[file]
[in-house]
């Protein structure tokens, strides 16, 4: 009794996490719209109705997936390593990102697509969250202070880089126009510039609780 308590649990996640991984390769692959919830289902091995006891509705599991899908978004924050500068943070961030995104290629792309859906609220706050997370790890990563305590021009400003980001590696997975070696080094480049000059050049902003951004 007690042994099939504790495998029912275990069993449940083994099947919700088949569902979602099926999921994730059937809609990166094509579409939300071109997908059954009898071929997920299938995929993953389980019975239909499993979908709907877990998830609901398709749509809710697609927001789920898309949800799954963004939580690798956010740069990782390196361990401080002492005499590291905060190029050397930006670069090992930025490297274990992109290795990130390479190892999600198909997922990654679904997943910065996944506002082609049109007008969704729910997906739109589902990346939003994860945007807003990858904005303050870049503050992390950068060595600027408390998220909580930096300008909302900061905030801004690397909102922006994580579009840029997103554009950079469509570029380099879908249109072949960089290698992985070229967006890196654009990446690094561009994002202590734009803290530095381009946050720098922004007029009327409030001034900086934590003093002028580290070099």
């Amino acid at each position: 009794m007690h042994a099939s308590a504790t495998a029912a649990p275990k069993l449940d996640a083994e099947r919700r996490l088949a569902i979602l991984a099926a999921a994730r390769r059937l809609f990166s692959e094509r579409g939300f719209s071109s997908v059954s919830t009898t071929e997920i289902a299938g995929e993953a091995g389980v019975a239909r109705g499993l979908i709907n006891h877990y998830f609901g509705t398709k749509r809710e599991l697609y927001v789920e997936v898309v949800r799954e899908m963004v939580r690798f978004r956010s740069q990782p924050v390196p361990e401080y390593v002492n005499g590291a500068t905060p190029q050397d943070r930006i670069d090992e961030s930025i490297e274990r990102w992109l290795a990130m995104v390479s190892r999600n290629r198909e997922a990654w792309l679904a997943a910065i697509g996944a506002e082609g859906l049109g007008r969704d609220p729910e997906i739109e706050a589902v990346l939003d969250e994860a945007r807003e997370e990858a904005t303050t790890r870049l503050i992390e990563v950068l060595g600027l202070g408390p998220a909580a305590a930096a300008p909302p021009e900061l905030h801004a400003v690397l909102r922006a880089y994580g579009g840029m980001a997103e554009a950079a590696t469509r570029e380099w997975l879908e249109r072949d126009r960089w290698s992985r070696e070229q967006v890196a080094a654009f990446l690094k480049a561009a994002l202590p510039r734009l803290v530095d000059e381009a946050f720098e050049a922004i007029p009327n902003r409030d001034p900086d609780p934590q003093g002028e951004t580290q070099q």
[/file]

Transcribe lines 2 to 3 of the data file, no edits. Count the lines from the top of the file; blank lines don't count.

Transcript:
């Protein structure tokens, strides 16, 4: 009794996490719209109705997936390593990102697509969250202070880089126009510039609780 308590649990996640991984390769692959919830289902091995006891509705599991899908978004924050500068943070961030995104290629792309859906609220706050997370790890990563305590021009400003980001590696997975070696080094480049000059050049902003951004 007690042994099939504790495998029912275990069993449940083994099947919700088949569902979602099926999921994730059937809609990166094509579409939300071109997908059954009898071929997920299938995929993953389980019975239909499993979908709907877990998830609901398709749509809710697609927001789920898309949800799954963004939580690798956010740069990782390196361990401080002492005499590291905060190029050397930006670069090992930025490297274990992109290795990130390479190892999600198909997922990654679904997943910065996944506002082609049109007008969704729910997906739109589902990346939003994860945007807003990858904005303050870049503050992390950068060595600027408390998220909580930096300008909302900061905030801004690397909102922006994580579009840029997103554009950079469509570029380099879908249109072949960089290698992985070229967006890196654009990446690094561009994002202590734009803290530095381009946050720098922004007029009327409030001034900086934590003093002028580290070099």
């Amino acid at each position: 009794m007690h042994a099939s308590a504790t495998a029912a649990p275990k069993l449940d996640a083994e099947r919700r996490l088949a569902i979602l991984a099926a999921a994730r390769r059937l809609f990166s692959e094509r579409g939300f719209s071109s997908v059954s919830t009898t071929e997920i289902a299938g995929e993953a091995g389980v019975a239909r109705g499993l979908i709907n006891h877990y998830f609901g509705t398709k749509r809710e599991l697609y927001v789920e997936v898309v949800r799954e899908m963004v939580r690798f978004r956010s740069q990782p924050v390196p361990e401080y390593v002492n005499g590291a500068t905060p190029q050397d943070r930006i670069d090992e961030s930025i490297e274990r990102w992109l290795a990130m995104v390479s190892r999600n290629r198909e997922a990654w792309l679904a997943a910065i697509g996944a506002e082609g859906l049109g007008r969704d609220p729910e997906i739109e706050a589902v990346l939003d969250e994860a945007r807003e997370e990858a904005t303050t790890r870049l503050i992390e990563v950068l060595g600027l202070g408390p998220a909580a305590a930096a300008p909302p021009e900061l905030h801004a400003v690397l909102r922006a880089y994580g579009g840029m980001a997103e554009a950079a590696t469509r570029e380099w997975l879908e249109r072949d126009r960089w290698s992985r070696e070229q967006v890196a080094a654009f990446l690094k480049a561009a994002l202590p510039r734009l803290v530095d000059e381009a946050f720098e050049a922004i007029p009327n902003r409030d001034p900086d609780p934590q003093g002028e951004t580290q070099q």